The Bayonettes new EP Rebellious Melodies For Teens & Nymphos is the follow up to the Coleraine based trio’s debut Culture Cat. No strangers to the North Coast scene, The Bayonettes formed from the ashes of My Pet Parasites and Dutch Courage, of which both Daniel Nicholl (vocals/guitar) and William Keers (drums) were members. After adding bassist Sam Foote to the lineup, the band has played numerous gigs throughout Northern Ireland since their formation in March 2012 and have, to their credit, already gained a rather steady following. So how does their latest release fare in comparison to it’s lackluster predecessor, Culture Cat?
Rebellious Melodies opens with the optimistically-titled ‘Running Is Easier When Walking On Clouds’. However, to my surprise this is probably one of the freshest sounding songs I’ve heard this year, from a local band or otherwise. Beginning with a guitar riff heavily reminiscent of Mellon Collie and The Infinite Sadness era Pumpkins, it bursts into life with a heavy dose of 80s styled alternative pop. It is heavily technical sounding throughout, with persistent nods to mid 90s alternative and yet remains accessible, with Nicholl channeling Michael Stipe style vocals.
‘Laughing In The Face Of Rodney Danger’ incorporates some classic rock elements into it’s typically punk approach- think T-Rex meets Billy Talent and Blood Red Shoes. With wandering bass lines, furious drumming and warped guitar work, it’s both fast and well paced, impressive without showing off excessively.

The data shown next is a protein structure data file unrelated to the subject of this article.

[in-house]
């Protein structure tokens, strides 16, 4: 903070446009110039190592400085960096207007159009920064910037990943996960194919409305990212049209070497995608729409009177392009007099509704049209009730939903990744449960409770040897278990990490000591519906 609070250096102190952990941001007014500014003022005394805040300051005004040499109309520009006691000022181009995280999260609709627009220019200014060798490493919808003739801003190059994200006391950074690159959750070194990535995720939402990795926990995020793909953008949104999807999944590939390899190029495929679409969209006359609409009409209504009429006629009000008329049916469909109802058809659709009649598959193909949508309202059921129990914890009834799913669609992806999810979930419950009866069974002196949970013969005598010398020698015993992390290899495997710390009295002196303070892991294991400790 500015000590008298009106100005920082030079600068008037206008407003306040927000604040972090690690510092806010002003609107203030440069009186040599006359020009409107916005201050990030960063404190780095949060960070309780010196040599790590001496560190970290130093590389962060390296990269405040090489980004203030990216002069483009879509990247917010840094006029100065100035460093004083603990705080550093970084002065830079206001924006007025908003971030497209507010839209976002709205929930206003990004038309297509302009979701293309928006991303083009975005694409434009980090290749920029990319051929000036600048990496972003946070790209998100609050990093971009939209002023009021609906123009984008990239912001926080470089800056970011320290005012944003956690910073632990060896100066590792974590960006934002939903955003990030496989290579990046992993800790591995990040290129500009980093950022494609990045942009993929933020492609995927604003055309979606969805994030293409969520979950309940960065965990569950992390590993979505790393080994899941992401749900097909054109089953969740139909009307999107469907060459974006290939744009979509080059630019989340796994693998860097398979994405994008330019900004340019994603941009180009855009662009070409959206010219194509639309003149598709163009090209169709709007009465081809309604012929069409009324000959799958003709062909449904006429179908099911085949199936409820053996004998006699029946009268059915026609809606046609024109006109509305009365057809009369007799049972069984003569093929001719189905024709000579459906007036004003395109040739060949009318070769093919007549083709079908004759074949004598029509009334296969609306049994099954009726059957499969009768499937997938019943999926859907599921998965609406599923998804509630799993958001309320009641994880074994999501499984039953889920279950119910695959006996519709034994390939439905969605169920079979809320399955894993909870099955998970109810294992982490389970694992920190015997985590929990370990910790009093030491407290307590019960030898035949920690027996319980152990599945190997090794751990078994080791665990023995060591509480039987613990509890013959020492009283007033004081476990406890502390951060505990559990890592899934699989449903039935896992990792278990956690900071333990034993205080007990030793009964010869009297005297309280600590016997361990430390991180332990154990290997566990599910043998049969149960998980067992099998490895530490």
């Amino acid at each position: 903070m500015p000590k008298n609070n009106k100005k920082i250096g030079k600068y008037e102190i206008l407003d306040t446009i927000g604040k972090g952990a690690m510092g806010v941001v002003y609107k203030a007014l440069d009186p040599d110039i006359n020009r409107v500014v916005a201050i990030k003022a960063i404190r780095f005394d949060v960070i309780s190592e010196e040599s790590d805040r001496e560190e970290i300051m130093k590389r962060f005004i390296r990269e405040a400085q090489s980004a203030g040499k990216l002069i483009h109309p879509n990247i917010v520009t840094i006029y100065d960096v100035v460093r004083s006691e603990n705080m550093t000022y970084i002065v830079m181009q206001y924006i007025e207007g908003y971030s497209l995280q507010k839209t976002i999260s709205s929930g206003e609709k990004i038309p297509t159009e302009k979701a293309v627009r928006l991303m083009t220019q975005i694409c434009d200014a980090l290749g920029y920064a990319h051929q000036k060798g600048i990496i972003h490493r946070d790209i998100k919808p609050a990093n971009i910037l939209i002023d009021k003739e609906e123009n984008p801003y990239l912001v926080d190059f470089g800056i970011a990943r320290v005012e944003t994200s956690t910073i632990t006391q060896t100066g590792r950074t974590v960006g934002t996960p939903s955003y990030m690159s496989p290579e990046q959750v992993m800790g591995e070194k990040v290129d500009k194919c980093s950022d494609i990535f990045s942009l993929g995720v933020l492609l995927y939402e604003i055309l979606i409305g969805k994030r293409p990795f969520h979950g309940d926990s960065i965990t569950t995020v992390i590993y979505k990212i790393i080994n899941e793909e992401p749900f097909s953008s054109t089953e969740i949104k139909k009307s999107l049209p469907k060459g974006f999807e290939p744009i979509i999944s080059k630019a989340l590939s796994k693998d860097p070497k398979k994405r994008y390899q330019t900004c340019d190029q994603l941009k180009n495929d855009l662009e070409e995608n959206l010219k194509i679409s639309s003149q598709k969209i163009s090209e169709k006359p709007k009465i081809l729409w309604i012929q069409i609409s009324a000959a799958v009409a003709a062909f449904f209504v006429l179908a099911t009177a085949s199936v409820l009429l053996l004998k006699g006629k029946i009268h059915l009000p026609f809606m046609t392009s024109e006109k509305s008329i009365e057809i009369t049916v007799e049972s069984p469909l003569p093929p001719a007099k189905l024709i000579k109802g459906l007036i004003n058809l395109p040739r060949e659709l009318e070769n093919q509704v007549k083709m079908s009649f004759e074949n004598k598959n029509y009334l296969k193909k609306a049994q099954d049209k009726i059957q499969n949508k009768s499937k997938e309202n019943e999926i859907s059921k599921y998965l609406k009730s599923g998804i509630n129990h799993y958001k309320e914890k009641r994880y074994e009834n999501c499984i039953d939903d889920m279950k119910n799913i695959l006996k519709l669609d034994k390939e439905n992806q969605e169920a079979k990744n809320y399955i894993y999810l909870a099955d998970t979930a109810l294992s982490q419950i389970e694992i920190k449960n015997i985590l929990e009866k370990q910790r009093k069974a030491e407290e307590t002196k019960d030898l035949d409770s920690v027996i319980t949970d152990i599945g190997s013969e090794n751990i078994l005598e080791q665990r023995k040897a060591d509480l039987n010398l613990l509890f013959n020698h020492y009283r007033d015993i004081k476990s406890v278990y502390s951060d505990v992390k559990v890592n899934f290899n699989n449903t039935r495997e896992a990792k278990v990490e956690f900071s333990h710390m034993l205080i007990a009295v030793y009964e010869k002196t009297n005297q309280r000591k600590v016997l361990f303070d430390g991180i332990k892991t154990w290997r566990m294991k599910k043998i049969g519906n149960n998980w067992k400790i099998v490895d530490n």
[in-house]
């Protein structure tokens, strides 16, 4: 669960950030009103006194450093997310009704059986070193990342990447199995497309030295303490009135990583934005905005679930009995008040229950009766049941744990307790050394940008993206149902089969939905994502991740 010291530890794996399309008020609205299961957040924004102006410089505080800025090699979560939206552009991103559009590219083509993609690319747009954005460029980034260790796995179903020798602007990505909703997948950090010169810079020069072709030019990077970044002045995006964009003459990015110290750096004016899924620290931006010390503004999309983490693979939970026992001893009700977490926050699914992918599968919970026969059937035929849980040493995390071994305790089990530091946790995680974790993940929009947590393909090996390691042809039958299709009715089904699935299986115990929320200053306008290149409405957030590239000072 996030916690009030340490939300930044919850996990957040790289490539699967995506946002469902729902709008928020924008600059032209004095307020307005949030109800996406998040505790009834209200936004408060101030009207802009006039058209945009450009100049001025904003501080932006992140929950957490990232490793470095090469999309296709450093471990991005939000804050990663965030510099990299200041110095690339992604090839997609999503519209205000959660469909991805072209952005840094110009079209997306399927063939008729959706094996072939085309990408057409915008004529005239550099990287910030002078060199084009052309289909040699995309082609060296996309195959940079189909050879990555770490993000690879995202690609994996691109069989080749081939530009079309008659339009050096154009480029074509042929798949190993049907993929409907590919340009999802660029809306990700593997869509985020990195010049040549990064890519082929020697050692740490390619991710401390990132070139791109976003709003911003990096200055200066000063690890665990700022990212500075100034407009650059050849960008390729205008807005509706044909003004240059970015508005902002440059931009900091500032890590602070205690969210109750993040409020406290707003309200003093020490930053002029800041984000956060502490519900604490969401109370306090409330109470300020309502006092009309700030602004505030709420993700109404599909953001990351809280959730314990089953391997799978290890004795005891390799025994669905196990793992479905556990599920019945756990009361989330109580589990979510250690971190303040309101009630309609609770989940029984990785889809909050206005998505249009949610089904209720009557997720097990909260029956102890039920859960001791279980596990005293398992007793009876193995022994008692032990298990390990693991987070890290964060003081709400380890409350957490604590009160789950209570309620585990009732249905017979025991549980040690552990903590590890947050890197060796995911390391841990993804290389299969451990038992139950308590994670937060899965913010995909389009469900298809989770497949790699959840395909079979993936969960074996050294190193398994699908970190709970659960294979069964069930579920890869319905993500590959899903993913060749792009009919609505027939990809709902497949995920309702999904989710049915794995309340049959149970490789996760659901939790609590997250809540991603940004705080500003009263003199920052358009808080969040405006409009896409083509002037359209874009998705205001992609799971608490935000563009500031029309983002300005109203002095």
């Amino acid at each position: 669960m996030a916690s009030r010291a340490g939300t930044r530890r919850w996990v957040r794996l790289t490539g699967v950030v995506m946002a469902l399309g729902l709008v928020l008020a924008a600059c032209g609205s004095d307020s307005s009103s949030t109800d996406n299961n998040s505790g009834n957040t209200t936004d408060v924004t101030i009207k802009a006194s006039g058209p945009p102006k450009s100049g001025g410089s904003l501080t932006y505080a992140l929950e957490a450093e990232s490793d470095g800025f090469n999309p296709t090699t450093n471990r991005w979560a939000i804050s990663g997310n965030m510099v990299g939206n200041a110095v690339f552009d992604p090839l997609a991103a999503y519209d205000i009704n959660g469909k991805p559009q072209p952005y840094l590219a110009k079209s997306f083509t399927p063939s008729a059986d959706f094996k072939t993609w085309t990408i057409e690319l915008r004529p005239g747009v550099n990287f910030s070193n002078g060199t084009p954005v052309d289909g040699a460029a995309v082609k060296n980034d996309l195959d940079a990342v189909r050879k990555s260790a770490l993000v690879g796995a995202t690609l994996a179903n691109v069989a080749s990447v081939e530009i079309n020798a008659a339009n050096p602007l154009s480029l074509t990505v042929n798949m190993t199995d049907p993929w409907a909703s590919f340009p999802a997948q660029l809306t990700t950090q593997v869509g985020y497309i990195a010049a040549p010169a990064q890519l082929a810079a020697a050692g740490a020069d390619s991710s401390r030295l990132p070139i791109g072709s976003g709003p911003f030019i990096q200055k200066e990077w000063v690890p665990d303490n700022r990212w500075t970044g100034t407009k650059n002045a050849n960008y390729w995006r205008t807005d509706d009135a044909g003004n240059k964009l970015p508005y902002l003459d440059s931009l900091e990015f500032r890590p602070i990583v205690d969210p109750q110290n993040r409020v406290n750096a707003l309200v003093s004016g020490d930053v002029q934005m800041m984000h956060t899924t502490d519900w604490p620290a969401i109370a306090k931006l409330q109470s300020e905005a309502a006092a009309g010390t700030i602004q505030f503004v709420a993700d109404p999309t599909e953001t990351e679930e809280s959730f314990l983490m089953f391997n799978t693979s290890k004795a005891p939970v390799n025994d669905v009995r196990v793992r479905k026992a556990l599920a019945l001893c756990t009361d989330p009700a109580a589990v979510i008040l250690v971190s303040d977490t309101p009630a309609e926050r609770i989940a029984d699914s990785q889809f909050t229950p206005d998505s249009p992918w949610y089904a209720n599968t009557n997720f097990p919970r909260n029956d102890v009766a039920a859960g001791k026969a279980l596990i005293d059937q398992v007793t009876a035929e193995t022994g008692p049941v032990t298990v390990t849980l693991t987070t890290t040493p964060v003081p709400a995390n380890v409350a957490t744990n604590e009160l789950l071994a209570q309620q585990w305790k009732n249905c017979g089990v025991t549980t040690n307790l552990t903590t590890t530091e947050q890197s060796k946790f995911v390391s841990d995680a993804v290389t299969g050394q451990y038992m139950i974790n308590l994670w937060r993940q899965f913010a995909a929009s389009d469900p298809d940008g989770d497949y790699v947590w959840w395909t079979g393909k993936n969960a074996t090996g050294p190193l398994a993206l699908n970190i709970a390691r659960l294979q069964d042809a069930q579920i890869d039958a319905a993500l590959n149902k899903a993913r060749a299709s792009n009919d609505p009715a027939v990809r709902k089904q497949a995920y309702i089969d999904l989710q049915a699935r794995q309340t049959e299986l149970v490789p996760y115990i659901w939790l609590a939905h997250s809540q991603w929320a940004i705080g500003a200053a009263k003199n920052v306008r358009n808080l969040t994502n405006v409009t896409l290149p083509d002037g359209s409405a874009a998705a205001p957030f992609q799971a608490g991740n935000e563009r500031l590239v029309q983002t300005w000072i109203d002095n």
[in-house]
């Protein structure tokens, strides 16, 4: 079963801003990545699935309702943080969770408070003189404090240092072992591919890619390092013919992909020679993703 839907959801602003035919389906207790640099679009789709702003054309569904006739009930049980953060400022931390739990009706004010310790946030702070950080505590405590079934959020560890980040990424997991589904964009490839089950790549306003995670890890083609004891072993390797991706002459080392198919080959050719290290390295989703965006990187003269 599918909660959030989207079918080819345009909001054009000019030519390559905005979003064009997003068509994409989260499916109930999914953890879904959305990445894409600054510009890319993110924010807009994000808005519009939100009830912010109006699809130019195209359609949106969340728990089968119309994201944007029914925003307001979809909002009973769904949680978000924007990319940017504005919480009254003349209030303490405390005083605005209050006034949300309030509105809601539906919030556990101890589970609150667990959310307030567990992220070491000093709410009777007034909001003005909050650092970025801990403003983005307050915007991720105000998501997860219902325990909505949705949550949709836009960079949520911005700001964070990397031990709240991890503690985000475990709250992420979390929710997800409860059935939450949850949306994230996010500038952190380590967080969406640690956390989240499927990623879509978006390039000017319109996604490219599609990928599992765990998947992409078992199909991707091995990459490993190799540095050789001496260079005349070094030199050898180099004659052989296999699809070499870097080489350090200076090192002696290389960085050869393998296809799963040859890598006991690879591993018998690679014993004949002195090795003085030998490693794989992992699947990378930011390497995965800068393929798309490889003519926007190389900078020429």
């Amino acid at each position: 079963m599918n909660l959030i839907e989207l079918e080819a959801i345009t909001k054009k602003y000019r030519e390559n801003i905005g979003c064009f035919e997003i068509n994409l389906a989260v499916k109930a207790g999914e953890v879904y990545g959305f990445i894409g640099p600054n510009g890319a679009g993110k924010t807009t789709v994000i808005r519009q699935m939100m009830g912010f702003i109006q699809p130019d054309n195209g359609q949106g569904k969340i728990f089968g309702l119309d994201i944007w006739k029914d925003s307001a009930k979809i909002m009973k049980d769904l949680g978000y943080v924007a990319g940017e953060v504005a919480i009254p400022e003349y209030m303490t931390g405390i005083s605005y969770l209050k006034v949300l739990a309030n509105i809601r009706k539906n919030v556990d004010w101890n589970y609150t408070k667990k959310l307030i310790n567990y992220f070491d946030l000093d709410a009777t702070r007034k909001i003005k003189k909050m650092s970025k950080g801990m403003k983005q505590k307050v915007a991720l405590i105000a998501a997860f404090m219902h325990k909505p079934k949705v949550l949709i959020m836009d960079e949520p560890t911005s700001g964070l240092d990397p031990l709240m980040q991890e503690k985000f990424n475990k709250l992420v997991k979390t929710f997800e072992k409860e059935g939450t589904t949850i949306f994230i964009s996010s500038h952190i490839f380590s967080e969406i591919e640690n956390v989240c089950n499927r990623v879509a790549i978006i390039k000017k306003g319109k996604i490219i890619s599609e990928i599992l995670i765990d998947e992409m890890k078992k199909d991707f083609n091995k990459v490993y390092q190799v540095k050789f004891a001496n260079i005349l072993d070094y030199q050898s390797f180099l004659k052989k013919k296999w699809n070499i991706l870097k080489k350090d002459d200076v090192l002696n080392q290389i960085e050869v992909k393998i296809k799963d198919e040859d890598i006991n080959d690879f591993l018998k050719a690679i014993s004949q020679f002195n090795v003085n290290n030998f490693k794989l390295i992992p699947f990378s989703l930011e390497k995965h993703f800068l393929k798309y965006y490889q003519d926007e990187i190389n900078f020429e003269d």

Evocative of Showbiz era Muse, ‘Bugnets and Colourflies’ is one massive salute to the 90s. With Nicholl trying to pay tribute to the unusual combination of Bellamy and Cobain within one song and opening on a riff that would put you in mind of System Of A Down’s ‘Hypnotize/Mesmerize’, and a Nirvana slash 3 Doors Down style being emitted from the rhythm section of Keers and Foote, it’s definitely worth a listen. However if you don’t like 90s alternative, then this song probably isn’t for you.
The confusingly named, ‘Girls That Like Boys That Look Like Girls (In Drag)’ is the closest to Brit-pop or soft punk that you’re going to get on this EP. Imagine a song written by The Distillers and covered by a group of Green Day fans and you’re close.
The bonus acoustic track, ‘Hey, Violet’ ends the EP, offering a slightly different perspective. While it is certainly refreshing, it could easily have been a Siamese Dream B-Side, with dreamy but persistent acoustics and ending gently on an arpeggio.
With an impressive range of very varied influences, The Bayonettes are onto a winning combination of channeling classic rock and punk elements while being able to put their own distinctive stamp on it, which is certainly very impressive in itself. The Bayonettes are a refreshing listen, especially for all those jaded with the seemingly endless cycle of banal teenaged bands.